As always I have more questions than the Vice Chairman would like but I will make them very brief. If the witnesses would like to give written responses rather than go through them all, I have no problem with that.
The issue from our point of view is not rogue builders; it is ensuring there is a proper regulatory framework that is good for the industry, the employees in the industry and the people who buy the product. If we get this regulatory system right, everybody will benefit from it. Unfortunately, until now the extent of defects suggests the problem is not just the odd untrained rogue builder but the absence of a proper regulatory regime. That meant that even non-rogue builders or people who in other circumstances would have been reputable did things or allowed things to be done under their watch that have left families with huge financial and emotional consequences. I want to put that in context.
I have not heard a convincing response on the issue of independence yet. If I am not wrong, CIRI will have a register with a very large number of people and companies on it. Some of those people and companies will also be members of the Construction Industry Federation on whose behalf CIRI will advocate, but others will not. If I am wrong in that, the witnesses should correct me.
Does that in itself create some kind of dynamics because on the one hand, the CIF is advocating on behalf of its members but on the other, it is playing a regulatory role for both members and employees of some of those members? I have some questions around that.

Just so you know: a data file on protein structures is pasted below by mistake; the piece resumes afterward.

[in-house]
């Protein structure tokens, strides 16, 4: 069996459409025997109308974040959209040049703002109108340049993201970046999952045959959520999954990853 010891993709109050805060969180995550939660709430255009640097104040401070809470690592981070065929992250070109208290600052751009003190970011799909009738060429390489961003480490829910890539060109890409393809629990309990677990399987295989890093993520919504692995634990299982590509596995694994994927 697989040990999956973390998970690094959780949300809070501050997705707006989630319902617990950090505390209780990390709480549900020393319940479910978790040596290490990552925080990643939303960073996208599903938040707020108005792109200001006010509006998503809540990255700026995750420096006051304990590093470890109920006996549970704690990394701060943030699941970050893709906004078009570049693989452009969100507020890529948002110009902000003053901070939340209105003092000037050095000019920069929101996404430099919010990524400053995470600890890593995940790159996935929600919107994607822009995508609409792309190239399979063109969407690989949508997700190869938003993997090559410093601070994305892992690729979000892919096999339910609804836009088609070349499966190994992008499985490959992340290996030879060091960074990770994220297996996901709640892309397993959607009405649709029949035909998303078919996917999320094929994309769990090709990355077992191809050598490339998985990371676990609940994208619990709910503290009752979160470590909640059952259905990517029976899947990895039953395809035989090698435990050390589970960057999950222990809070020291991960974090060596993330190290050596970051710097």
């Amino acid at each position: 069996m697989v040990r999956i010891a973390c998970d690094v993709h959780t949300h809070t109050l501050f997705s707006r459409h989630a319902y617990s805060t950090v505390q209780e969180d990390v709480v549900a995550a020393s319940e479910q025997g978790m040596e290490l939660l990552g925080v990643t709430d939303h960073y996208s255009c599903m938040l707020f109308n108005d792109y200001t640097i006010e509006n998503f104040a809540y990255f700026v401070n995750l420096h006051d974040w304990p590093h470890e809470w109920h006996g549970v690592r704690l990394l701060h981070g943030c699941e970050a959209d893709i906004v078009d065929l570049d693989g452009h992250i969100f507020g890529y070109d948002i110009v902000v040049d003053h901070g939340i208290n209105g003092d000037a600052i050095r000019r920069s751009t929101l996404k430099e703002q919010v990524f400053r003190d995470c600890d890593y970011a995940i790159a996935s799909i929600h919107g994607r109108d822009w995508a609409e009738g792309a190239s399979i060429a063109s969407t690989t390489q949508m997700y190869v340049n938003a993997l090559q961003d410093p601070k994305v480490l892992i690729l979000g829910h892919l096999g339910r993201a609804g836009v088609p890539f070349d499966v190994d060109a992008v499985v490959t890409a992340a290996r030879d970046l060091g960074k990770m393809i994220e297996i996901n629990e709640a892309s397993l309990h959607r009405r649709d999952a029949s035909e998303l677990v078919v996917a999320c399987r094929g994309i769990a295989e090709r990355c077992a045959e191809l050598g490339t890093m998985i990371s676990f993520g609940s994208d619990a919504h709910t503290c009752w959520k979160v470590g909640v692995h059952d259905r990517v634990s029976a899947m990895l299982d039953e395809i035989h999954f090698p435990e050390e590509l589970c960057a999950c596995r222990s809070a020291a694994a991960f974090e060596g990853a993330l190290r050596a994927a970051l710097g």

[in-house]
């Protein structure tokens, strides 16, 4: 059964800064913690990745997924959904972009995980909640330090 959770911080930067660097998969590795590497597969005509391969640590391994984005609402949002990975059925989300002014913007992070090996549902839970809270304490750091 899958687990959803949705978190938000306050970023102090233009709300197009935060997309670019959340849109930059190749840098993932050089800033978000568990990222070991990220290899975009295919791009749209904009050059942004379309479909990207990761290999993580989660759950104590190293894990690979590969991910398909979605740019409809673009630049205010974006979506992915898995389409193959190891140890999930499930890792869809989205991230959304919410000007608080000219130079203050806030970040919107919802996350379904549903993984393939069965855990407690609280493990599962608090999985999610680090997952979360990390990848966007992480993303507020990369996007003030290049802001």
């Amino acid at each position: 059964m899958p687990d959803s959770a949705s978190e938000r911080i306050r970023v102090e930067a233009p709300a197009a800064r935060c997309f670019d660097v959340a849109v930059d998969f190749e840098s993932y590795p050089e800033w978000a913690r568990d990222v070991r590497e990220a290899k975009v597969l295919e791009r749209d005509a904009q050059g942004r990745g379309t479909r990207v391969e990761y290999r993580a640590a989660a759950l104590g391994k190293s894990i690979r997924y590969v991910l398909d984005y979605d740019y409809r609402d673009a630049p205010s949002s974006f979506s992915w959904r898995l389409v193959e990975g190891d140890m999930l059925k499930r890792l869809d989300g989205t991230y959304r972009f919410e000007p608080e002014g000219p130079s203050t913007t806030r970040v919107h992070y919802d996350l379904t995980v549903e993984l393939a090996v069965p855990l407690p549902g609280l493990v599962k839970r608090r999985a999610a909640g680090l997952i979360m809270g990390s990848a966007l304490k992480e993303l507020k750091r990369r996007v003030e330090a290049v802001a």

I would also like to hear the CIF's direct response to the suggestion that a better model would not be the professional association model, as is the case with architects, but the type of model that exists with electricians and gas workers both in terms of the independent inspections that follow a consumer complaint but also the independent statutory oversight of a regulator because they are two very different models. I was quite taken by the previous speaker's proposal.
The issue of conflicts of interest is not that we think anybody in the room is currently engaged in a conflict of interest. However, if we ensure that the system is designed in such a way that this is not possible, everybody is protected. To go back to the comments of Ms Hegarty and Ms Ní Fhloinn about the issue of Chinese walls, even from a public perception point of view, if I am the person making the complaint then I am making the telephone call to the same number and the same building. That does not suggest that there is an institutional separation. How do the witnesses think the Bill could be strengthened to deliver that?